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  1. VIP Member
    Student or Learner
    • Member Info
      • Native Language:
      • Bosnian
      • Home Country:
      • Bosnia Herzegovina
      • Current Location:
      • Sweden

    • Join Date: Mar 2008
    • Posts: 6,886


    Would you please correct the mistakes in the forth part of my short story?

    I believed Sweden was every politician’s dream. You could pass any laws and bills, and they would be obeyed without any objections. You could raise taxes as much as you wanted, and nobody would demonstrate against you or demand your resignation. No matter whether you were a local politician or high-ranking government official, you had the best time of your life. You didn’t even need bodyguards if you went outside because you were always secure among docile subjects for whom disobedience was the unforgivable sin.

    I remembered when Olof Palme was assassinated in 1986, and a newsreader on our national TV said that he and his wife had been strolling the streets without any bodyguards. I thought that was strange and audacious, but after spending a few years in Sweden, it was clear to me that he felt extremely safe because he was walking surrounded by his disciples, just like Jesus had been by Christians. He was a Messiah, although he didn’t believe in the Bible but in his party’s manifesto. People told me that in those years everyone in Sweden was a Social Democrat, even those who voted for other parties, and they were convinced only a foreigner could have killed their beloved leader. His assassination meant the country changed to the worse.

    As my knowledge of Swedish progressed, I tried to read Swedish newspapers. My first impression was I was back in Yugoslavia in 1970s, when the Communist Party had a full control over the media. Op-ed articles sounded as if the propaganda department had written them. They praised immigration and multiculturalism and warned the readers of the Neo-Nazis and others who opposed those ideas. The enemies must be fought with all possible means, until they were completely eradicated from society, wrote one of the authors. I wondered who those Neo-Nazis were because I had never seen them. I only saw a few skinheads, who usually sat on benches in parks, drinking beer and listening to white power music. I had passed by them many times, but they never said a word to me. Nobody in their right mind could believe that those people had any influence in society.

    Those texts put me in mind of the political pamphlets in the Yugoslav newspapers, where you could read that brotherhood and unity was the apple of the eye and that there were foreign powers who constantly threatened our country. People should be vigilant all the time and not allow the enemies to win. I couldn’t believe my eyes what I was reading in the Swedish newspapers, and I opened one after another only to see that they all wrote the same propaganda. I felt terrible just by reading them. The 21st century was approaching, and the world had become connected as never before thanks to the internet and other means of communication, but I was reading the worst Soviet propaganda in the country that prided itself on being the beacon of humanism.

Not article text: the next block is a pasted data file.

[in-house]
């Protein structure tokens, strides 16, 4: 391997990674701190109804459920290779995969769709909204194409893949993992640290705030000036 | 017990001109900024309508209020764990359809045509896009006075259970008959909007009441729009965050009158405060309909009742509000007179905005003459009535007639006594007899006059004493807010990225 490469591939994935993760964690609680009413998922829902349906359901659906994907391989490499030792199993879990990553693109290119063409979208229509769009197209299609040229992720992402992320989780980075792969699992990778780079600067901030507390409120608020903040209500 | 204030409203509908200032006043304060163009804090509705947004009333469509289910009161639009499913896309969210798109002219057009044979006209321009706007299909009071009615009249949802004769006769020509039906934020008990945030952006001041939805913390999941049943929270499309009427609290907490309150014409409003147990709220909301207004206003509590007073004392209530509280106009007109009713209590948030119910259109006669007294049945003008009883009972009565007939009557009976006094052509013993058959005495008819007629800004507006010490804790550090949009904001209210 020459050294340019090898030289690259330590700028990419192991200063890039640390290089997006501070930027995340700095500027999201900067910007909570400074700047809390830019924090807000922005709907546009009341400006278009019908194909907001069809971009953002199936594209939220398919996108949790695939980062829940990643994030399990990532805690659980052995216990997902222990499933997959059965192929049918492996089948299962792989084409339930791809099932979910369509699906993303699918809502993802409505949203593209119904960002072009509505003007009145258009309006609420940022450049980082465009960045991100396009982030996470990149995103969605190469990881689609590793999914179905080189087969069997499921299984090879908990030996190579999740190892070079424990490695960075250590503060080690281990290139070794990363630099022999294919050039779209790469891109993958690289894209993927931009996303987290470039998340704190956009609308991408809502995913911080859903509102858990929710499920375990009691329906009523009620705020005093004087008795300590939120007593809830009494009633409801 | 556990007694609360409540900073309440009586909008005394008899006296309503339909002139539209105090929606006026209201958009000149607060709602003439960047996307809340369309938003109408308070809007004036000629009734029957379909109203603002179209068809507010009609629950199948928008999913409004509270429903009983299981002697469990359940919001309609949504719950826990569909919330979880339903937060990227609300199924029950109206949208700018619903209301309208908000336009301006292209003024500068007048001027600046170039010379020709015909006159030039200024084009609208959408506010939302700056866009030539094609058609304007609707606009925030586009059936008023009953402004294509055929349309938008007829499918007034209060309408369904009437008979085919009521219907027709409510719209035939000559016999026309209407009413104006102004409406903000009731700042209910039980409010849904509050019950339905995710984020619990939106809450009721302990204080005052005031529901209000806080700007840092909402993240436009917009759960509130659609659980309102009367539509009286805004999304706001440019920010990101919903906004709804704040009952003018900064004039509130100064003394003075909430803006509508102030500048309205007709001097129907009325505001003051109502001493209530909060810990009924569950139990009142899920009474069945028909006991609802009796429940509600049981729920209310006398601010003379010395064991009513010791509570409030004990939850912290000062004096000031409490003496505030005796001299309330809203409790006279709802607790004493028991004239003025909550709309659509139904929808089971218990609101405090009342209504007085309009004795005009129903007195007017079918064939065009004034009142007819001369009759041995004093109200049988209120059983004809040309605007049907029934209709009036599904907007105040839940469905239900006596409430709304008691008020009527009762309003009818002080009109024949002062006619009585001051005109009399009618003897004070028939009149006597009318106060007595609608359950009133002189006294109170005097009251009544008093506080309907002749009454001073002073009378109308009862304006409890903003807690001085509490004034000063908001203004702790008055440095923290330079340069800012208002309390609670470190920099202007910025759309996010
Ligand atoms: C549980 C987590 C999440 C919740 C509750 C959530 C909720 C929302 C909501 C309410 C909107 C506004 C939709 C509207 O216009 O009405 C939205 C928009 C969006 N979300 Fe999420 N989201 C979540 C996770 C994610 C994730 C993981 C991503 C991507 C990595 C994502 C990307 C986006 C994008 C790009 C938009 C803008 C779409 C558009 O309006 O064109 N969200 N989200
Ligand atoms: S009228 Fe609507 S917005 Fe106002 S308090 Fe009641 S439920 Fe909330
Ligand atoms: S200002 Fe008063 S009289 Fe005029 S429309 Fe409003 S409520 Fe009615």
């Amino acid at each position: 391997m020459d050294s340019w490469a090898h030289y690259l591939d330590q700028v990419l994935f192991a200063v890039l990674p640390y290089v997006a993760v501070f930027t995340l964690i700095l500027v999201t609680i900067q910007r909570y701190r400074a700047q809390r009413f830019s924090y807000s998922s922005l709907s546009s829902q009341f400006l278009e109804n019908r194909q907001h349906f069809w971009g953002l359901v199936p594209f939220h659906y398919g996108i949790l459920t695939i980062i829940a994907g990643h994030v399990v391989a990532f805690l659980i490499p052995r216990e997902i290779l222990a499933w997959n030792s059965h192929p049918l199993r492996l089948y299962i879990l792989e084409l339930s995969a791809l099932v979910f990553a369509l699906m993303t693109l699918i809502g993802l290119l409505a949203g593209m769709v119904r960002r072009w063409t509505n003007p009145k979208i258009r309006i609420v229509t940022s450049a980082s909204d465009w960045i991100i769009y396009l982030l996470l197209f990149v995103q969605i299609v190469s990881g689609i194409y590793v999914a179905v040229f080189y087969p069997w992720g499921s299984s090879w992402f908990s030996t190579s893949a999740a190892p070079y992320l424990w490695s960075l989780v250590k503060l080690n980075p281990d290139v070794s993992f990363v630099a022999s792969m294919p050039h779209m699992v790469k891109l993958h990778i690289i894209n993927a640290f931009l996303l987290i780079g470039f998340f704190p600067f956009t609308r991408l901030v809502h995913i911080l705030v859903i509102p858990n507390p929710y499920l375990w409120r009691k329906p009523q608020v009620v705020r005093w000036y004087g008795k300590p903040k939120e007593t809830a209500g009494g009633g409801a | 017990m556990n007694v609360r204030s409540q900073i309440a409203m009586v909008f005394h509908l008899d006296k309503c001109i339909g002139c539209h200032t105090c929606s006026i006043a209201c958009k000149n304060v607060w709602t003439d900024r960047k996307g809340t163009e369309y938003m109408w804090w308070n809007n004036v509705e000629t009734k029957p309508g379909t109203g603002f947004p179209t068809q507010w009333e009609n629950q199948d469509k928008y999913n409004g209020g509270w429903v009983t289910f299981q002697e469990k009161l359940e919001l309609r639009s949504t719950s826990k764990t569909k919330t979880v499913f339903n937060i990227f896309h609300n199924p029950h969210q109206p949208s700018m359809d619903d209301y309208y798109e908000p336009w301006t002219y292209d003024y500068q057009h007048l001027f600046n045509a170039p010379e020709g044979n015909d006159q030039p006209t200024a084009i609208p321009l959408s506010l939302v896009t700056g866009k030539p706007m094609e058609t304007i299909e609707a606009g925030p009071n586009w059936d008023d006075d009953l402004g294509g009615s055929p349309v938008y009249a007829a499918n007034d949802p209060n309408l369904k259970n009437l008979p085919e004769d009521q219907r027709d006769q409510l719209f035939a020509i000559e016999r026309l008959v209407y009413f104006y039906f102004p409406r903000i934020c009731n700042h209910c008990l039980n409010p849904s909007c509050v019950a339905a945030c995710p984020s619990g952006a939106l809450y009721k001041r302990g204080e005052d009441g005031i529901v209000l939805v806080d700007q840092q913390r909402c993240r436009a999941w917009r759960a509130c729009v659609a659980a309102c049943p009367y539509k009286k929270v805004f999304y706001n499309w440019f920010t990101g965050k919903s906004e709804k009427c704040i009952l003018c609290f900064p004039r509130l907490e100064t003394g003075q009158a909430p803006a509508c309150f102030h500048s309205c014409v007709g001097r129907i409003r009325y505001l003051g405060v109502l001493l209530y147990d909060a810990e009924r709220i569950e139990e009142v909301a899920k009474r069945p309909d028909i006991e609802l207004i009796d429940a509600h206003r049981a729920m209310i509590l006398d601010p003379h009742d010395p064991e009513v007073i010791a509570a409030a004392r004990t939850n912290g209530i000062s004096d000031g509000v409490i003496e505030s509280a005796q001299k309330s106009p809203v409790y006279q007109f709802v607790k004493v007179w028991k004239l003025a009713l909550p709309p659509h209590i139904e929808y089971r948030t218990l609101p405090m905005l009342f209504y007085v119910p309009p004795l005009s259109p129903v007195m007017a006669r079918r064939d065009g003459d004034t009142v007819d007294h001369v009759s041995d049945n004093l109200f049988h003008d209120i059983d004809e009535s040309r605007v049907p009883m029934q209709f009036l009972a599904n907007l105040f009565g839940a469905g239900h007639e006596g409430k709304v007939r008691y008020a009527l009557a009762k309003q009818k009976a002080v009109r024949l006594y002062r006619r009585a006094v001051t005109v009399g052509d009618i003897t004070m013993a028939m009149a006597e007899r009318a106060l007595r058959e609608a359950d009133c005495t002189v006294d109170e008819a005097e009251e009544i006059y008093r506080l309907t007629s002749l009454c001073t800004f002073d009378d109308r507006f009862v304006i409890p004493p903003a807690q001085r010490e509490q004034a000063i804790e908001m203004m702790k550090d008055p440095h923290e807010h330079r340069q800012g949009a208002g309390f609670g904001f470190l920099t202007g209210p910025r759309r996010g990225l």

One day I was so angry that I called the editor-in-chief of a local newspaper and asked him why he was brainwashing his own people. He of course became furious too and told me that if I didn’t like his newspaper I shouldn’t read it, before hanging up. I had more conversations with Swedish journalists, which all ended up in the similar way. They didn’t care what I had to tell them, and why should they when none of them was a real journalist. They were well-paid propagandists and sat in their offices writing their rubbish day after day, believing their duty is to educate their people and to tell them what they should think. They were convinced they were doing the right thing, and nobody would be able to change their minds. In the afternoon, they went out to a pub and had a good time with their colleagues or politicians, many of whom were their best friends. The system of propaganda and indoctrination functioned perfectly, and without the real opposition or alternative media, the journalists felt untouchable.

    After reading such nonsense, my stomach ached as if I had swallowed a piece of rotten food. My mind rebelled from the first day and now my body reacted too. I gnashed my teeth in powerlessness. I read what Goebbels had done to the Germans, but now there was another of his kind in Stockholm, using the similar methods to control his people. I didn’t know who he was, but I hated him and those who worked for him. I felt he was trying to subjugate my mind, just as he had done to millions of others, but I promised I would fight him until my last breath.
    Last edited by Bassim; 08-Mar-2020 at 18:29.

  2. Tarheel's Avatar
    VIP Member
    Interested in Language
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      • Native Language:
      • American English
      • Home Country:
      • United States
      • Current Location:
      • United States

    • Join Date: Jun 2014
    • Posts: 20,367

    Re: A GIRL IN A WHITE DRESS Part four

    You seem to be making fewer mistakes. (That is, of course, a good thing.)

    Note that we pass laws or enact bills into law.

    (I remember the Olaf Palme assassination. Whoever did it probably knew Palme didn't have any bodyguards. )
    Not a professional teacher

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